How do you do, Strategy?

It is World Strategy Week from November 3 – 7, 2014 (check out @WorldStratWeek on Twitter).

I didn’t even know that this virtual, global initiative existed until the other day. Anyway, learning about this did spur me on to this blog piece. No doubt there will be masses of information shared in the coming week about what’s hot, what’s not and what’s in and what’s out with strategy. It can get a bit confusing as well so I thought there was a space to get back to some of the basics on strategy and to re-engage with what it always was there to do.

The world in which strategies now need to be effective is changing every day…

We may all know, but probably don’t appreciate, how significantly the world is changing around us and the pace at which this is all happening. There is much more volatility, disruption and more uncertainty. Just think about how astute organisations like AirBnB are shifting the paradigm and try to think back to last time you went to a video shop on the high street. New organisations are being formed daily and re-shaping themselves in the ‘age of the customer’ where customers learn and share insights and rate and review products and services that everyone can share. This is a cultural shift for many and there are constant threats of disruptive inputs into once sacred markets.

We’re also going beyond mere customer satisfaction. Organisations are now trying to achieve a consistent customer experience, and are striving not only to delight their customers but also to surprise them. B2B organisations are now appreciating more and more that emotional decisions drive their customers’ buying behaviour as much as it does in B2C transactions.

There is also much more written these days about the acceptance of failing early and that the pace of innovation i.e. getting on and doing and learning from doing, outstrips the pace of deliberation i.e. sitting around waiting for all the ducks to be in a row before actually doing anything.

These dynamics are forcing strategists and strategies into a constant ‘Beta-state’, and this is needed if organisations are to be resilient and survive. Healthcare colleagues in particular should take note – I see a lot of complacency around these realities in healthcare organisations who don’t appreciate these market dynamics and if they do they really aren’t too sure how to respond.

These observations might help…

I get a sense that we need to shake hands with ‘strategy’ again and get to know it better. Things can get too complicated sometimes when we try to do too much. To make strategies deliver in this highly volatile environment, we need to step back to the basics. So, to help unclutter the space, I always find it useful to remember these key concepts when considering ‘doing’ strategy and hope they help us re-engage with strategy and what it’s actually there to do:

  1. Good strategy is about defining a problem and then actually doing stuff to deal with the problem. Too often you see strategies being articulated as intangible goals or aspirations e.g. ‘our strategy is to grow by 20% year on year’ or a healthcare favourite of mine ‘our strategy is to put patients at the heart of what we do!’ Neither of these examples is good enough. You and your organisation need to understand exactly how these goals are going to be achieved. So, try to talk about strategy by using as many verbs as you can muster: do, act, allocate, configure, shift, place, arrange…etc. These will help to focus the mind on the activities necessary to achieve your aims.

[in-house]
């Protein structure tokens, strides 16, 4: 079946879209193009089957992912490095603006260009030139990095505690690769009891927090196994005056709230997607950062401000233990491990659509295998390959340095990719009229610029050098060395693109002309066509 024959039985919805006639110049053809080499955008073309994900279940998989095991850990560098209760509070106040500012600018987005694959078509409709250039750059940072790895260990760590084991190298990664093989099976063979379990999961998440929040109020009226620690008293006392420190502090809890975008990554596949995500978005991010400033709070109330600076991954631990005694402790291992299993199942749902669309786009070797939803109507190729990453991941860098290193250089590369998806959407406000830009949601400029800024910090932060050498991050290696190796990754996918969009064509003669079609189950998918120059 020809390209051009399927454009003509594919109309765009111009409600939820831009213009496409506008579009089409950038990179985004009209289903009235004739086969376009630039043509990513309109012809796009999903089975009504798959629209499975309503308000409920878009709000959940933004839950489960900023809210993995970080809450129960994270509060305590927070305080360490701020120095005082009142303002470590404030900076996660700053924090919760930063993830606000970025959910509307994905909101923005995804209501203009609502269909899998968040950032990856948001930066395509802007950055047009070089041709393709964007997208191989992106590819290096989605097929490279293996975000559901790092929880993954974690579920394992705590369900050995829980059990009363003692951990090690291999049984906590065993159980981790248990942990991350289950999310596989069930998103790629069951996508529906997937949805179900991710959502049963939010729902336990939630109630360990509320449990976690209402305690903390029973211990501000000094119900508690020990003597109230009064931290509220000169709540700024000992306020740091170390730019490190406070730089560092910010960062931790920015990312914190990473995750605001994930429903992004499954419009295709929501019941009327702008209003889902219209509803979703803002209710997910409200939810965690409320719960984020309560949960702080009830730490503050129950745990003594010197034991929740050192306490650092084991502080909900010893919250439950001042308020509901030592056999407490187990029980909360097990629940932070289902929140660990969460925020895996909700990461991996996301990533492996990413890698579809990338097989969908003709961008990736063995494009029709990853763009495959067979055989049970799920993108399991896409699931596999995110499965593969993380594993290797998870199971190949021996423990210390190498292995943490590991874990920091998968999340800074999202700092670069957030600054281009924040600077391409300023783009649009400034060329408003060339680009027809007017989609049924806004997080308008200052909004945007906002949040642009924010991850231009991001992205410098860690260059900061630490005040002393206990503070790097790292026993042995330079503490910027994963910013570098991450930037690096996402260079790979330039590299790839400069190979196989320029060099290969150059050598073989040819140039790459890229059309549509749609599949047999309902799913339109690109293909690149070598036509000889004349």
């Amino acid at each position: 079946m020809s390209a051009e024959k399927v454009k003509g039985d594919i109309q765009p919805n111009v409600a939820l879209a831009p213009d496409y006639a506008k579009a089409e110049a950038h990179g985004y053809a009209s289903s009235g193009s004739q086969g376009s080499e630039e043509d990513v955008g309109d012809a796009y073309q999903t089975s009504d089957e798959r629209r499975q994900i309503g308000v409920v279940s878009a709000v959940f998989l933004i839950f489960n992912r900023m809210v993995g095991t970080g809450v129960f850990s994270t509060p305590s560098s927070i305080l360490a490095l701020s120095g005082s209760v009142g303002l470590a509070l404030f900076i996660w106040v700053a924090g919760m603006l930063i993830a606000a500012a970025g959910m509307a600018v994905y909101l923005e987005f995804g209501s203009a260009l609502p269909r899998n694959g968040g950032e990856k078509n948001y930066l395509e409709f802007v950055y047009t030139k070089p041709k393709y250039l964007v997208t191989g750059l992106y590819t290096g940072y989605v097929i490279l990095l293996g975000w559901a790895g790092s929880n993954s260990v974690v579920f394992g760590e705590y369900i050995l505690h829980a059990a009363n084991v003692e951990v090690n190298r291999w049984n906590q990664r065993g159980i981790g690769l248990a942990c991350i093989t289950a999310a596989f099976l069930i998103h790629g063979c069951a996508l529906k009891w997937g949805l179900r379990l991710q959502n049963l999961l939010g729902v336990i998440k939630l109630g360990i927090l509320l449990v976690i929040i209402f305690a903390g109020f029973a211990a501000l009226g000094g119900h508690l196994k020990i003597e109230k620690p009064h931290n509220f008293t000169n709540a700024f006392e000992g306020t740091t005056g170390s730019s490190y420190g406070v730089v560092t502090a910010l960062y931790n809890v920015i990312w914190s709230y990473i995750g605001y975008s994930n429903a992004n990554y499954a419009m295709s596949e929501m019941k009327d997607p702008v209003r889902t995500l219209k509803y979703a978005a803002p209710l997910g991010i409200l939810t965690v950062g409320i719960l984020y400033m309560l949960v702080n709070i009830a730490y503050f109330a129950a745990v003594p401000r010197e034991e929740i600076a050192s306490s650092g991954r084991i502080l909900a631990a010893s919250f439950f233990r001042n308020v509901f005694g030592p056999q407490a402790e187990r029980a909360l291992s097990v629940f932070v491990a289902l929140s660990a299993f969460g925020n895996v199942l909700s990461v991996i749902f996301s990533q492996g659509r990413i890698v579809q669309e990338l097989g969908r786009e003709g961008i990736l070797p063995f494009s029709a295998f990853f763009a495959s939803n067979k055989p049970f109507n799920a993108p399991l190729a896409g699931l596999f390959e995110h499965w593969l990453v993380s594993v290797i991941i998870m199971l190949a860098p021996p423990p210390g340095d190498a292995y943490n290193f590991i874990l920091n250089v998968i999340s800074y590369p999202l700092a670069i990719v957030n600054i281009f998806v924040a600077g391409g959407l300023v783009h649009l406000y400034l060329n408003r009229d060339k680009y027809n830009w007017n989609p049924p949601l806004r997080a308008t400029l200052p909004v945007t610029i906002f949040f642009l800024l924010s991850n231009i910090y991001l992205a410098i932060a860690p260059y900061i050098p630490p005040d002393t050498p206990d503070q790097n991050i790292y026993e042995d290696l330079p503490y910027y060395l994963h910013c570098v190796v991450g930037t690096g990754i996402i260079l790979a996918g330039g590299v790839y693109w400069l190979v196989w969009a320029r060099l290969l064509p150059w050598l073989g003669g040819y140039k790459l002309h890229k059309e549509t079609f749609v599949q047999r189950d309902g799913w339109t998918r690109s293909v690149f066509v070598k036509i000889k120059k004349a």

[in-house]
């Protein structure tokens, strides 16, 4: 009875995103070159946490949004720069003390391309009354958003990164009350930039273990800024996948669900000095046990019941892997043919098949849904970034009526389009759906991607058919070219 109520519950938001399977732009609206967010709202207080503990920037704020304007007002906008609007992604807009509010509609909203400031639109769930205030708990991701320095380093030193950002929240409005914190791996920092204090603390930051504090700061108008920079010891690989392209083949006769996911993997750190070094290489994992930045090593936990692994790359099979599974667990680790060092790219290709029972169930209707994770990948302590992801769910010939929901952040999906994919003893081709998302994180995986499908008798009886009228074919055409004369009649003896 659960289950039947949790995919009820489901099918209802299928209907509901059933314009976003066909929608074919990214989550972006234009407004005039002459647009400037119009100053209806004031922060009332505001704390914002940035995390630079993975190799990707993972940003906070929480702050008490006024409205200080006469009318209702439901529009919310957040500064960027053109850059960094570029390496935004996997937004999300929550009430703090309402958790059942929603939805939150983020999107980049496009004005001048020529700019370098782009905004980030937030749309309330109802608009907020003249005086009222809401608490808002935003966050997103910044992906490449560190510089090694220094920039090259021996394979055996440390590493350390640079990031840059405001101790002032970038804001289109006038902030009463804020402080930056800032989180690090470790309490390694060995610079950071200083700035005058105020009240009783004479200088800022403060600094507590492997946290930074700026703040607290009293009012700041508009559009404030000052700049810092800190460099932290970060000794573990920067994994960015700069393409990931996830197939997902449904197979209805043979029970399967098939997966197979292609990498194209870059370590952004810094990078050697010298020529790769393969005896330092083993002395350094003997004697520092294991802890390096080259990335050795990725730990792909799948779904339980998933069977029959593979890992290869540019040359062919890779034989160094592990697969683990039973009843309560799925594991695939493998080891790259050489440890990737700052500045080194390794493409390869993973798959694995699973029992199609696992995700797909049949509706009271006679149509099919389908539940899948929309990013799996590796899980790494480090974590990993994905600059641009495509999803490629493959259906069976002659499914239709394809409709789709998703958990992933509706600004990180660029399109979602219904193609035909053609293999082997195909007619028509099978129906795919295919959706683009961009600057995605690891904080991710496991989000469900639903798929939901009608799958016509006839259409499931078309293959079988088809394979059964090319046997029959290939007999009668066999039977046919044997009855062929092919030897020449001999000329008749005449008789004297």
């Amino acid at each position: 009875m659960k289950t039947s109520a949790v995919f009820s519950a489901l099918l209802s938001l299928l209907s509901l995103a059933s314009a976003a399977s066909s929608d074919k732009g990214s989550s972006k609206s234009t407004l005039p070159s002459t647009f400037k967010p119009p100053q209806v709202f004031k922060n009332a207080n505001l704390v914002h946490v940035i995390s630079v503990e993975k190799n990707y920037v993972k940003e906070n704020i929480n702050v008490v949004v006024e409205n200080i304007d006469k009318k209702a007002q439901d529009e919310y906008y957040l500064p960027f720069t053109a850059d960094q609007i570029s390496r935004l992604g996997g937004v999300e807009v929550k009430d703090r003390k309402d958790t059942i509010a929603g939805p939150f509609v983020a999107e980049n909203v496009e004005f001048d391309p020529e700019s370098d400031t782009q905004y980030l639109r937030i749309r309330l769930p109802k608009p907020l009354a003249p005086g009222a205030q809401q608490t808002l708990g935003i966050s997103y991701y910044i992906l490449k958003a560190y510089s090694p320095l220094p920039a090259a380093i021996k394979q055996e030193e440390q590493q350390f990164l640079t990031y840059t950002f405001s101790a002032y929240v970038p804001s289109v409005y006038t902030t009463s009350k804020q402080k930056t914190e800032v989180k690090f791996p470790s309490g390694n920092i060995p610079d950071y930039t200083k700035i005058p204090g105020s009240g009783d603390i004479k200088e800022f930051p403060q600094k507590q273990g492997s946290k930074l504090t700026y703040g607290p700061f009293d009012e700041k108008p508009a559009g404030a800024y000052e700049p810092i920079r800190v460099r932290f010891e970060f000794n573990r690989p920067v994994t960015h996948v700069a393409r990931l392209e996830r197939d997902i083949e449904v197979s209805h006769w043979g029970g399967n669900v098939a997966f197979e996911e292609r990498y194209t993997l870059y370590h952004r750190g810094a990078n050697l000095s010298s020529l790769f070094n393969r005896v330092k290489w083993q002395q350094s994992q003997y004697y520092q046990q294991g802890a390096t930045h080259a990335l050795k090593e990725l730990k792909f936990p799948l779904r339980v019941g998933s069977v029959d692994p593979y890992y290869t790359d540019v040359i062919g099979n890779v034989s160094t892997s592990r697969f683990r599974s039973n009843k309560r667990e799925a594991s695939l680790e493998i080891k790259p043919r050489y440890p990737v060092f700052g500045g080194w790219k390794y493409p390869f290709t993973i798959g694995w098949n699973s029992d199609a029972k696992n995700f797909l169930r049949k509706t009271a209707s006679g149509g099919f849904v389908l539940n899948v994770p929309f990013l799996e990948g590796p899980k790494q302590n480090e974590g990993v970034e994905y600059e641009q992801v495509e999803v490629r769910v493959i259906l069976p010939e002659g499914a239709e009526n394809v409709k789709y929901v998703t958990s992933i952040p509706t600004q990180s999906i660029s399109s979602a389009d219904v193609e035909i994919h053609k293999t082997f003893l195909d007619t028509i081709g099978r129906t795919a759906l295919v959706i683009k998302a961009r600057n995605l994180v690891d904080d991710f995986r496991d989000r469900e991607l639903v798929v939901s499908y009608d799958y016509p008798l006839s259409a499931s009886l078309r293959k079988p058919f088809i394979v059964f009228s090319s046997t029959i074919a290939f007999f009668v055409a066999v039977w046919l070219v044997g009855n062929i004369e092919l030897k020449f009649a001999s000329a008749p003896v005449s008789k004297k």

2. Don’t think about strategy as the analysis of masses of information but rather as the synthesis of information and intelligence and drawing insights from this – this will help you diagnose the problem that you are trying to solve.
  3. Before launching into a new strategic direction and asserting new market positions, an organisation needs to take one step back and be very clear about its purpose and why it exists. The days of businesses thinking that they exist purely to generate shareholder wealth are numbered in our digital economy. An honest reflection of the organisational purpose will be quite revealing, trust me.
  4. If you are going to do strategic planning and development, do it from the ground up. Involve your teams from the ward to the Board. During the strategy process, allow your teams’ voices to be heard. They will have insights that surprise you. Also allow them to try out new things. Doing and learning is a sure way to deal with uncertainty and will build resilience in your teams. And don’t be afraid to fail. If you do, try to fail early in the process and not later. Tim Harford in his book ‘Adapt: why success always starts with failure’ coins a great term ‘survivable failure’. Failure should be part of growing but should not bring the whole house down when it happens.
  5. The last point leads very well into this final and most important consideration. Right at the top of all of this we must remember that culture trumps strategy every time. Peter Drucker is famous for saying ‘Culture eats strategy for breakfast, lunch and dinner’ and it is true; if you don’t have your staff aligned and feeling valued and wanting to deliver for you, your strategy means nothing. Happy staff  = Happy Patients (and customers).


For more on organisational culture and how to tackle this moving target, take a look at some of the writings of Torben Rick. I particularly like his 80’s throwback in showing Pac Man (culture) gobbling up the Ghost (strategy) to illustrate the point!